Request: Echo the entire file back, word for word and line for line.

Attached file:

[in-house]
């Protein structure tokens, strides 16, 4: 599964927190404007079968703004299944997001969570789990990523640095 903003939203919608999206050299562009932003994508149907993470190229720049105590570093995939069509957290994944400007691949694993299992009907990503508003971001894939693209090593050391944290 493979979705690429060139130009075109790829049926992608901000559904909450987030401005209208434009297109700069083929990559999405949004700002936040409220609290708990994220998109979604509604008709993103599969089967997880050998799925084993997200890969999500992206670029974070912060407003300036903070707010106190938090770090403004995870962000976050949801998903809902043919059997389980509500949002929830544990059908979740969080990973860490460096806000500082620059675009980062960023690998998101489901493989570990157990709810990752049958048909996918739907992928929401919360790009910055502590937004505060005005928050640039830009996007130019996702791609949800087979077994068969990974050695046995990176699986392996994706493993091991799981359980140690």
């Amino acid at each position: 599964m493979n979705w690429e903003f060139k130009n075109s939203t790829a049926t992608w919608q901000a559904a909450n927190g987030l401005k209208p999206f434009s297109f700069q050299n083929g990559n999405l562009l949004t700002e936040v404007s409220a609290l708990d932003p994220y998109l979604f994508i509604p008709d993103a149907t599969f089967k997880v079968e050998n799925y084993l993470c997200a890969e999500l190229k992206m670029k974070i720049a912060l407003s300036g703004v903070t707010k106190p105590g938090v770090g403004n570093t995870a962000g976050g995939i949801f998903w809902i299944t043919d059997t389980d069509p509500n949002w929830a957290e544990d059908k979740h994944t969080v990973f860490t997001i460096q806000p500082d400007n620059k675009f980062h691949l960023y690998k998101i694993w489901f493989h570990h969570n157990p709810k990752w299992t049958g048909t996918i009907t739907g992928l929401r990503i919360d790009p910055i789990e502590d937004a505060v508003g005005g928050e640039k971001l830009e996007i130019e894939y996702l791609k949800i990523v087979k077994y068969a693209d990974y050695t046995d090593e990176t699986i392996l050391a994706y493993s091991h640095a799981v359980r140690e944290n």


[in-house]
């Protein structure tokens, strides 16, 4: 599964927190404007079968703004299944997001969570789990990523640095 903003939203919608999206050299562009932003994508149907993470190229720049105590570093995939069509957290994944400007691949694993299992009907990503508003971001894939693209090593050391944290 493979979705690429060139130009075109790829049926992608901000559904909450987030401005209208434009297109700069083929990559999405949004700002936040409220609290708990994220998109979604509604008709993103599969089967997880050998799925084993997200890969999500992206670029974070912060407003300036903070707010106190938090770090403004995870962000976050949801998903809902043919059997389980509500949002929830544990059908979740969080990973860490460096806000500082620059675009980062960023690998998101489901493989570990157990709810990752049958048909996918739907992928929401919360790009910055502590937004505060005005928050640039830009996007130019996702791609949800087979077994068969990974050695046995990176699986392996994706493993091991799981359980140690």
């Amino acid at each position: 599964m493979n979705w690429e903003f060139k130009n075109s939203t790829a049926t992608w919608q901000a559904a909450n927190g987030l401005k209208p999206f434009s297109f700069q050299n083929g990559n999405l562009l949004t700002e936040v404007s409220a609290l708990d932003p994220y998109l979604f994508i509604p008709d993103a149907t599969f089967k997880v079968e050998n799925y084993l993470c997200a890969e999500l190229k992206m670029k974070i720049a912060l407003s300036g703004v903070t707010k106190p105590g938090v770090g403004n570093t995870a962000g976050g995939i949801f998903w809902i299944t043919d059997t389980d069509p509500n949002w929830a957290e544990d059908k979740h994944t969080v990973f860490t997001i460096q806000p500082d400007n620059k675009f980062h691949l960023y690998k998101i694993w489901f493989h570990h969570n157990p709810k990752w299992t049958g048909t996918i009907t739907g992928l929401r990503i919360d790009p910055i789990e502590d937004a505060v508003g005005g928050e640039k971001l830009e996007i130019e894939y996702l791609k949800i990523v087979k077994y068969a693209d990974y050695t046995d090593e990176t699986i392996l050391a994706y493993s091991h640095a799981v359980r140690e944290n």